For more information, read Michigan Publishing's access and usage policy. Flanking the statue are inscriptions of the two rhetorical masterpieces he voiced during the Civil War—the Gettysburg Address and the Second Inaugural. Together those orations have awed historians for their concision, majesty, poetry, and power; they nearly always have been linked together as the ultimate expressions of Northern purpose in the war between the states.
Abraham Lincoln delivered his second inaugural address on 4 March As Lincoln prepared to speak, the Civil War was drawing to a close.
Newspapers were filled with reports of the armies of William T. Sherman and Ulysses S. As late as Augustneither Lincoln nor his Republican Party believed he could win reelection. Now Lincoln would be the first president inaugurated for a second term in thirty-two years.
The crowd of thirty to forty thousand was greeted by an ongoing rain that produced ten inches of mud in the streets of Washington. Sharpshooters were on the rooftops surrounding the ceremony. Rumors abounded that Confederates might attempt to abduct or assassinate the president.
What would Lincoln say? Would he speak of his reelection, report on the progress of the victorious Union armies, lay out policies for what was being called "Reconstruction"? How would he treat the defeated Confederate armies?
And what about the liberated slaves? Lincoln addressed none of these expectations. He did not offer the North the victory speech it sought, nor did he blame the South alone for the evil of slavery.
Rather, he offered a moral framework for reconciliation and peace. The speech was greeted with misunderstanding and even antagonism by many in the Union. Lincoln's address of words was the second shortest inaugural address.
Five hundred and five words are one syllable. Lincoln mentions God fourteen times, quotes Scripture four times, and invokes prayer four times. The abolitionist leader Frederick Douglasswho was in the crowd that day, wrote in his journal, "The address sounded more like a sermon than a state paper" Autobiographies, Lincoln began his address in a subdued tone.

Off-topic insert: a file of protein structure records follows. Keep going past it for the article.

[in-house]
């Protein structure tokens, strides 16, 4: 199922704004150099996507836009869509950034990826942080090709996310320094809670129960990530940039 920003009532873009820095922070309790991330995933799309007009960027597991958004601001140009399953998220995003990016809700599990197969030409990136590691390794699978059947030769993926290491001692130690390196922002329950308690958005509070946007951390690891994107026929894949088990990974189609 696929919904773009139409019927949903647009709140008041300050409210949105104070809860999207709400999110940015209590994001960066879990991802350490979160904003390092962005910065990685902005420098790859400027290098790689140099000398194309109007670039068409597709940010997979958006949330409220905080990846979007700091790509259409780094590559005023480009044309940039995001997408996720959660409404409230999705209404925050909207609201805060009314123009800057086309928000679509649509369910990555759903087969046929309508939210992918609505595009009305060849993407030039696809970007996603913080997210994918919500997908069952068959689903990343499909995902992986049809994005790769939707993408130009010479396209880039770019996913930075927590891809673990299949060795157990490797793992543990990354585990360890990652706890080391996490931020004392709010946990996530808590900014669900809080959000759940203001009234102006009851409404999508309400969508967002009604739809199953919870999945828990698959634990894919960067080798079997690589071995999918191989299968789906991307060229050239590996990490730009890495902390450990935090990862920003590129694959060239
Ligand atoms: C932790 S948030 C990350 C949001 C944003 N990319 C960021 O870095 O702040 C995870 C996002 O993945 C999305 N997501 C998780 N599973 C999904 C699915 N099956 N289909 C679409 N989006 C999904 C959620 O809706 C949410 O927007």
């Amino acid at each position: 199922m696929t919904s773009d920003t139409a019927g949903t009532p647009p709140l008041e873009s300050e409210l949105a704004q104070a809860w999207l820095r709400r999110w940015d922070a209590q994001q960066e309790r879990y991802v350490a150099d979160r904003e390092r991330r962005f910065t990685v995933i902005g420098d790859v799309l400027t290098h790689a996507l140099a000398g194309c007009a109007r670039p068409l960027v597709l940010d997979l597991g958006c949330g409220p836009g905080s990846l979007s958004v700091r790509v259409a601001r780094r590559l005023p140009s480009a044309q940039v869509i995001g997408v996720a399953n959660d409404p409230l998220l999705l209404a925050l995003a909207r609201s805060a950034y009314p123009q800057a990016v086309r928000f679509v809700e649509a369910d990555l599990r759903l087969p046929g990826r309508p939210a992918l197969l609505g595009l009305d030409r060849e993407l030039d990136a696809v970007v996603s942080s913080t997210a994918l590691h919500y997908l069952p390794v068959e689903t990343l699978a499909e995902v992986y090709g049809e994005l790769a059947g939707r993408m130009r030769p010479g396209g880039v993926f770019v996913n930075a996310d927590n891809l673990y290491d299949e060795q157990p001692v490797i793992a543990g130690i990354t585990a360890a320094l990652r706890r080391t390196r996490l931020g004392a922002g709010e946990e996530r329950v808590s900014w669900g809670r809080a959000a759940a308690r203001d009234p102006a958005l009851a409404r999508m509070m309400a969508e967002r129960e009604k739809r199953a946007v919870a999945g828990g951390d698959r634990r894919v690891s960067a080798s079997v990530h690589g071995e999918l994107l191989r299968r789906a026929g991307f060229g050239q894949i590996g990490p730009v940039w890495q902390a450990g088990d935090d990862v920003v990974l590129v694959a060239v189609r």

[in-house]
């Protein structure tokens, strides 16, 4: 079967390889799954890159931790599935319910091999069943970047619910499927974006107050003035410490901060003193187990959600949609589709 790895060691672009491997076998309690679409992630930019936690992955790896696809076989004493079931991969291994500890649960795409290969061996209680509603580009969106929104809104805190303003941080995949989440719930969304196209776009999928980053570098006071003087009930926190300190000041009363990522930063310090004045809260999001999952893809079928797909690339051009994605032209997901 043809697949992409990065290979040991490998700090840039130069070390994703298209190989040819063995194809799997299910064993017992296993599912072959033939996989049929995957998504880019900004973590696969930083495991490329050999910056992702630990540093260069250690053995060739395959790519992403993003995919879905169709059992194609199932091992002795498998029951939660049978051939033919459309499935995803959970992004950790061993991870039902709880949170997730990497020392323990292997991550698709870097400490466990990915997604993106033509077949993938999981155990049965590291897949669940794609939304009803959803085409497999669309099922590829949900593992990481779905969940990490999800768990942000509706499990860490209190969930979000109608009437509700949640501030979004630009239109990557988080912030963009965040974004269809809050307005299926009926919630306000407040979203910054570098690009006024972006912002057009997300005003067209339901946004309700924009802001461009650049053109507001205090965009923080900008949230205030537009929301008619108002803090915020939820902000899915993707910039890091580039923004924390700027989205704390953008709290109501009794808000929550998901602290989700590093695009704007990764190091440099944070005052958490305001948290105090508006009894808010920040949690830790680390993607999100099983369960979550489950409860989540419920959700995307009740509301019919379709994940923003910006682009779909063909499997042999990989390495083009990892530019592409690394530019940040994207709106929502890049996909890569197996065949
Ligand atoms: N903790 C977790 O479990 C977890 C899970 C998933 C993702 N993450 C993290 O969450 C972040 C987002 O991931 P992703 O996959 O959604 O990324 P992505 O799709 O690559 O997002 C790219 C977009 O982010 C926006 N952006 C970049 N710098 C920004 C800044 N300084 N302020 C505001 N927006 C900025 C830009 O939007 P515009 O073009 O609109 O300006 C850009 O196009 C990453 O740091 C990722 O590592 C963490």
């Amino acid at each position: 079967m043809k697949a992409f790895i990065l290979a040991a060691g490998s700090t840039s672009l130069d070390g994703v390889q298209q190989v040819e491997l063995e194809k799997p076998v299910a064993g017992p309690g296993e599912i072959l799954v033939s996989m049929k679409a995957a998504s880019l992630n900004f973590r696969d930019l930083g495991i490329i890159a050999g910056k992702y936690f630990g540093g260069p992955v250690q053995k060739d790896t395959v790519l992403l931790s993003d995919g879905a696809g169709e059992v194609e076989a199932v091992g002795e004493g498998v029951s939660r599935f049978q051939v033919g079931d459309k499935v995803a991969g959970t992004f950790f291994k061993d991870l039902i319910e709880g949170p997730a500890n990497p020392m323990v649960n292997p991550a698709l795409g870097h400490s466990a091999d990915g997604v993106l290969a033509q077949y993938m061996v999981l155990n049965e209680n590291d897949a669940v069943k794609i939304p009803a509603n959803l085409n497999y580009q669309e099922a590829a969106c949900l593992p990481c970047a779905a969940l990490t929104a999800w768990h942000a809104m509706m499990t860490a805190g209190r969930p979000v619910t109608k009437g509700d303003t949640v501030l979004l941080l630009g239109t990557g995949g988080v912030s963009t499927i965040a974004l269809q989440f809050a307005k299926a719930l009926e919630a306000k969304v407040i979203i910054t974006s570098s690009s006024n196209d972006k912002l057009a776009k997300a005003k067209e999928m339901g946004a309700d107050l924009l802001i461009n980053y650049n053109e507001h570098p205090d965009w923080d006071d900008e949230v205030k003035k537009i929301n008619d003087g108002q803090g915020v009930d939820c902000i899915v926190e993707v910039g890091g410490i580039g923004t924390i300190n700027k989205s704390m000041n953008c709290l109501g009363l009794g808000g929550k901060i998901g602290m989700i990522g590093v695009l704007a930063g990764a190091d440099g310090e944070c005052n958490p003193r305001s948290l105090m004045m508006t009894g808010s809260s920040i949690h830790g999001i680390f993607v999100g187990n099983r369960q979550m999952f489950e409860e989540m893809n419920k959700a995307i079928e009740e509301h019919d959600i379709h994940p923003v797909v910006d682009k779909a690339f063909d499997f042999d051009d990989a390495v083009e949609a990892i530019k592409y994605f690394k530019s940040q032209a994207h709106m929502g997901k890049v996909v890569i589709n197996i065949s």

In the highly emotional environment of wartime Washington, it is as if he wanted to lower anticipations. At the beginning of his speech, he sounded more like an onlooker than the main actor.
Lincoln directed the focus of his words away from himself by using the passive voice. In the second paragraph Lincoln began the shift in substance and tenor that would give this address its remarkable meaning.Years ago I read Gary Wills’ majestic book on the Gettysburg address (which made my list of 25 favorite books about the Civil War).
I thought this book would be a good companion, and it /5. For Allan Nevins, the Gettysburg Address was an “immortal speech,” a “prose-poem,” while for Frank Williams it was “not only [Lincoln’s] best work but also the most eloquent statement of the American political dream” and, according to Douglas O.
Wilson, the speech was the most “stunning act of statesmanship in our history. Buy a cheap copy of Lincoln at Gettysburg: The Words That book by Garry Wills.
Lincoln at Gettysburg: The Words That Remade America. by Garry Wills. See Customer Reviews. Select Format: Hardcover.
$ The of President Lincoln's Gettysburg Address are as significant today as they were six score and seventeen 5/5(5). Sep 12, · The Gettysburg Address was delivered by President Abraham Lincoln at the dedication of the Soldiers’ National Cemetery in Gettysburg, Penn., on the afternoon of Thursday, Nov.
19, , during the American Civil War, four and a half months after the Union armies defeated the Confederacy at the Battle of caninariojana.com: Fox the Poet. Speech transcript and analysis of "Gettysburg Address".
Abraham Lincoln's speech is analyzed and evaluated in the context of the United States Civil War on November 19, I believe Gary Wills gives emphasis to the repetition of “that,” which amounts to 12 times.
#Speech Analysis: Gettysburg Address – Abraham Lincoln (via. Lincoln's Greatest Speech. was better than the Gettysburg Address.
Garry Wills. MARCH 4, , the day of Lincoln's second inauguration as President, began in a driving rain that raddled.